This year’s COP26 didn’t result in the meaningful achievements that many climate experts were hoping for. Countries are not on track to reduce carbon emissions by half, and the world is still waiting on the robust legislative action needed to tackle climate change.
There was an important, although less eye-catching, outcome of COP26 around sustainability reporting standards setting. During the conference, the Trustees of the International Financial Reporting Standards (IFRS) Foundation launched the International Sustainability Standards Board (ISSB). Although reporting standards don’t get much attention, the standardisation of reporting is a critical factor in not only driving accountability but also in delivering necessary data to spur on legislative and regulatory policy development as well as providing the necessary market signals to support private sector innovation.
The implications of standardised sustainability reporting
ISSB has gained support from standards reporting bodies as well as 40 finance ministers and will likely issue its initial standards in Q3 2022. After a public consultation, countries can adopt the standards or tailor them to meet country-specific requirements. The ISSB structure will focus on four areas: Governance, Strategy, Risk Management, and Metrics and Targets.
Harmonisation in reporting standards will create an environment in which everyone, from consumers to investors, can effectively compare ‘apples with apples’ and allow for the identification of companies which companies are lagging and, even worse, which companies have been guilty of ‘greenwashing’.
This will have major implications for technology companies as failure to report or reporting that reveals the company has fallen short of its goals, will influence both consumer and investor decisions. Consumer choices, particularly younger generations, are increasingly value-driven and underpinned by an expectation that goods and services are produced using sustainable practices. Investors will also be looking at companies’ reporting when deciding how to allocate capital. Additionally, staff recruitment will be impacted, as tech employees demonstrate a higher commitment to sustainability considerations in their employment decisions than other workers in other sectors.
As these reporting standards will highlight which companies aren’t meeting sustainability goals, the public will gain more knowledge and insight into company sustainability practices. Already a host of civil society organisations have been founded whose singular aim is to assess the credibility of sustainability claims being made by prominent industry sector players, expose shortfalls, and lead public advocacy.
In time, this will increase public pressure on governments to develop regulations requiring companies to drastically reduce emissions. Similar to the development of labour laws, as the public learned about company practices and working conditions, pressure grew on the government to regulate the manufacturing industry. As reporting on sustainability practices is standardised and companies begin to file annual reports, public calls for better climate regulations will increase, and MPs themselves will be scrutinised on their efforts to hold polluting entities to account.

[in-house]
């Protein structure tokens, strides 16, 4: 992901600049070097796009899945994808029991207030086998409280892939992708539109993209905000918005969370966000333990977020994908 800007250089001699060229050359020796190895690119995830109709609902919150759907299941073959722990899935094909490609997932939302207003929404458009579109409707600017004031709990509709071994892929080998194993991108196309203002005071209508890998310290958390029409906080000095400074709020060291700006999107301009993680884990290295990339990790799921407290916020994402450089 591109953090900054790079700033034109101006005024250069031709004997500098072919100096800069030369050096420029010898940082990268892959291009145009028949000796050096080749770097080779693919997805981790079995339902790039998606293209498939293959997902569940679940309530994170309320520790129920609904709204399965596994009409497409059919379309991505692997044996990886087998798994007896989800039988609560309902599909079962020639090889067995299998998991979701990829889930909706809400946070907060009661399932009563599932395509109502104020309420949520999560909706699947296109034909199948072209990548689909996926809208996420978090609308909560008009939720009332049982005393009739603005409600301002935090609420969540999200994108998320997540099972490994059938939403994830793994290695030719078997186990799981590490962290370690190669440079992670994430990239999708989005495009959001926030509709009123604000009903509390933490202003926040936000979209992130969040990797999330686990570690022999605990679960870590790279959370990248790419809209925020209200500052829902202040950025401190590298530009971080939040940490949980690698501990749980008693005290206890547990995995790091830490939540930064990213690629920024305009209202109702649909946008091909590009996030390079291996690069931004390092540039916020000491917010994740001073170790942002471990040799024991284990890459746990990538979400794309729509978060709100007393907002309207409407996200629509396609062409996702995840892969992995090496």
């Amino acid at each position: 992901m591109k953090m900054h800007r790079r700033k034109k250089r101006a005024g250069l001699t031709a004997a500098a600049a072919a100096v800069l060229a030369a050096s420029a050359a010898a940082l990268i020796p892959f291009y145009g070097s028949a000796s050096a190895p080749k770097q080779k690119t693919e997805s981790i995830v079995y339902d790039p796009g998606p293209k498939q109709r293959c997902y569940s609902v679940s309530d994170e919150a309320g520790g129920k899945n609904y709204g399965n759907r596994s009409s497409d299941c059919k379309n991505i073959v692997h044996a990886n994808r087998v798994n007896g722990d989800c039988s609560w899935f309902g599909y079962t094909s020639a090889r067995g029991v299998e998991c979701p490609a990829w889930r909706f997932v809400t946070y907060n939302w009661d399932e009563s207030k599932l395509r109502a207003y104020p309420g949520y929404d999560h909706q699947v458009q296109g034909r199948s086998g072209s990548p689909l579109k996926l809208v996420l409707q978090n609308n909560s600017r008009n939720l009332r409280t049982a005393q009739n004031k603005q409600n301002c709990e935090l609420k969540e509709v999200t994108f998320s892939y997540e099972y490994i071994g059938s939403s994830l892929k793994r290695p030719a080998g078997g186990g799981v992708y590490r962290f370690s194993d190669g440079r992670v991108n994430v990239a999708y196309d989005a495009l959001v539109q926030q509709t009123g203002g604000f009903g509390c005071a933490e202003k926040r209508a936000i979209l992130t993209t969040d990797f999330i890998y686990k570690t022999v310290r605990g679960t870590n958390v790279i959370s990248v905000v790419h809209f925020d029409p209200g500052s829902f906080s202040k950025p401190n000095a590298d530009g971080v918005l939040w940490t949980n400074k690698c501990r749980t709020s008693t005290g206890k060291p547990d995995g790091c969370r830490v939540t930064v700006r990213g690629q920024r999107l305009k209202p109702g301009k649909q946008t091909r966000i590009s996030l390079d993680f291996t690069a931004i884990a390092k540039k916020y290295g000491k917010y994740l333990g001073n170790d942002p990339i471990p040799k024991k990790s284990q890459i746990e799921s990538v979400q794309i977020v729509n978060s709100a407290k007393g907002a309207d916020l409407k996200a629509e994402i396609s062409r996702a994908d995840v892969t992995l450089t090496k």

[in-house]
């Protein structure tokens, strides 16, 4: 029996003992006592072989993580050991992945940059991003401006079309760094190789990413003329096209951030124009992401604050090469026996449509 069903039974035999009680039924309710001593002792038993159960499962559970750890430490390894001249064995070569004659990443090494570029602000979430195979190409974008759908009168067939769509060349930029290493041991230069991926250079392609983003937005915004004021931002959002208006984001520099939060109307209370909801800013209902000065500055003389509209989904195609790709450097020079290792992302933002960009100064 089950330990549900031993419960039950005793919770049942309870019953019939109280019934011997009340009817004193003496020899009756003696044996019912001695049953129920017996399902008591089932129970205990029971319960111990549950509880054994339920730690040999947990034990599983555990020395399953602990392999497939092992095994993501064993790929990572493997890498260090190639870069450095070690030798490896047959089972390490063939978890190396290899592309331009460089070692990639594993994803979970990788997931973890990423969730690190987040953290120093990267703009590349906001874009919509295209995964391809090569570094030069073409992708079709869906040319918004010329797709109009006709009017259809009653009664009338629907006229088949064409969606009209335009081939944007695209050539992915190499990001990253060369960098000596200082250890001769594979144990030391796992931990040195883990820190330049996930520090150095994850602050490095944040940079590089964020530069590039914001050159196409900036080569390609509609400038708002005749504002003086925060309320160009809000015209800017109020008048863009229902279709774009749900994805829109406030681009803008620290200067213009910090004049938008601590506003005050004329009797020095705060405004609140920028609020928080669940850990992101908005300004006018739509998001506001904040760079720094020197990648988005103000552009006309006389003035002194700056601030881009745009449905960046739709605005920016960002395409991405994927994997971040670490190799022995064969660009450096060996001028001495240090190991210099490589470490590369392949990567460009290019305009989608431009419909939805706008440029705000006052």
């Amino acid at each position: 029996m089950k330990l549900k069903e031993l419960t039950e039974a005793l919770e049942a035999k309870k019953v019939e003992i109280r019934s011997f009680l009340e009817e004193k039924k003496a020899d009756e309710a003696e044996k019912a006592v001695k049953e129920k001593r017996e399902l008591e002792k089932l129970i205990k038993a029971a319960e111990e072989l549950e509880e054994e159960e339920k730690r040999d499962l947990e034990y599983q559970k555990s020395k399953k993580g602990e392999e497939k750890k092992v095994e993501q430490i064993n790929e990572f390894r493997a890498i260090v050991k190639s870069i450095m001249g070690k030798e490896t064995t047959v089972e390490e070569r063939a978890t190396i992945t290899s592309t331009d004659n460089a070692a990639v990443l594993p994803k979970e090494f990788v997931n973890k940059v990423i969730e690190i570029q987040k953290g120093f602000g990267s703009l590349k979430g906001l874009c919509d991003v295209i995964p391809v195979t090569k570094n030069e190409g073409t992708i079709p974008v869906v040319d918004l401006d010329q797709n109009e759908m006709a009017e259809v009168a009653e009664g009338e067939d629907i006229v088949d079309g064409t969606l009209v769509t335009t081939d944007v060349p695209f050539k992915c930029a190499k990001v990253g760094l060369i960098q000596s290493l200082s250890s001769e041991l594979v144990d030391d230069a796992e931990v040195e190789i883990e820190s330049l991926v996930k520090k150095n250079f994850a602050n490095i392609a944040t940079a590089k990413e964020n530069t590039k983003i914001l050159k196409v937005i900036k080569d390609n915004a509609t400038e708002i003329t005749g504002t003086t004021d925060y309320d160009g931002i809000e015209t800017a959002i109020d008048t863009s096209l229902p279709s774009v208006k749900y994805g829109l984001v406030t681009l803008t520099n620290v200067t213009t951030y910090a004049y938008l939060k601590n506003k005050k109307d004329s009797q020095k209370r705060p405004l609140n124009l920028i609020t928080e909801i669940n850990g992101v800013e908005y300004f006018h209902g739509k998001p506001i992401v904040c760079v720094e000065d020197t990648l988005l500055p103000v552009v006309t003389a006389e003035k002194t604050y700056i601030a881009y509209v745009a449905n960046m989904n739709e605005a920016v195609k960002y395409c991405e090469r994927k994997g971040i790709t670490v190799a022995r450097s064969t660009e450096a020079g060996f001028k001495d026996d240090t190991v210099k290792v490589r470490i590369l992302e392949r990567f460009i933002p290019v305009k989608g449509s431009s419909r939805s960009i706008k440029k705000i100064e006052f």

Meaningful climate action is only going to be driven through a combination of financing and concrete government action. Dozens of countries, including the US, UK, and EU, have endorsed the ISSB.
Starting in April 2022, and subject to Parliamentary approval, the UK will require over 1,300 UK-registered companies to provide mandatory sustainability disclosures. The government hopes to make these disclosures mandatory for all companies by 2025.
The European Financial Reporting Advisory Group is developing European sustainability reporting standards that will be compatible with international initiatives. The reporting standards will provide investors with the information needed to make investment decisions.
The Security and Exchanges Commissions is currently working on the Climate Disclosure Rule. SEC Commissioner Allison Herren Lee has expressed support for the ISSB and highlighted the importance of sustainability disclosures in addressing the gaps in a voluntary system.
- The trend toward a standardised reporting of environmental impacts will gain pace in 2022 following the announcement at COP26 by the Trustees of the International Financial Reporting Standards (IFRS) Foundation of the establishment of the International Sustainability Standards Board (ISSB). The announcement has been endorsed by TCFD, the World Economic Forum and the International Organization for Securities Commissions (IOSCO), each of these organisations support the ISSB effort, as do the finance ministers from 40 jurisdictions with the first set of regulations expected in HY2 2022.
- This will allow Governments to enforce more requirements to certify the resilience of a company’s business model in response to climate impact. Companies will need to ensure this does not result in a set of fragmented regimes which create unnecessary compliance costs.
- Investors will demand more disclosures of climate-related metrics, climate-related targets, transition plans and financial impacts. ESG will move from just a buzzword to a crucial element in making investment decisions.
- Armed with standardised frameworks which will aid direct comparisons, consumers will increasingly make purchasing decisions based on the sustainability practices of the companies they purchase goods and services from. As climate disclosure becomes mandatory, companies will begin to feel pressure from both consumers and investors to reduce their emissions.
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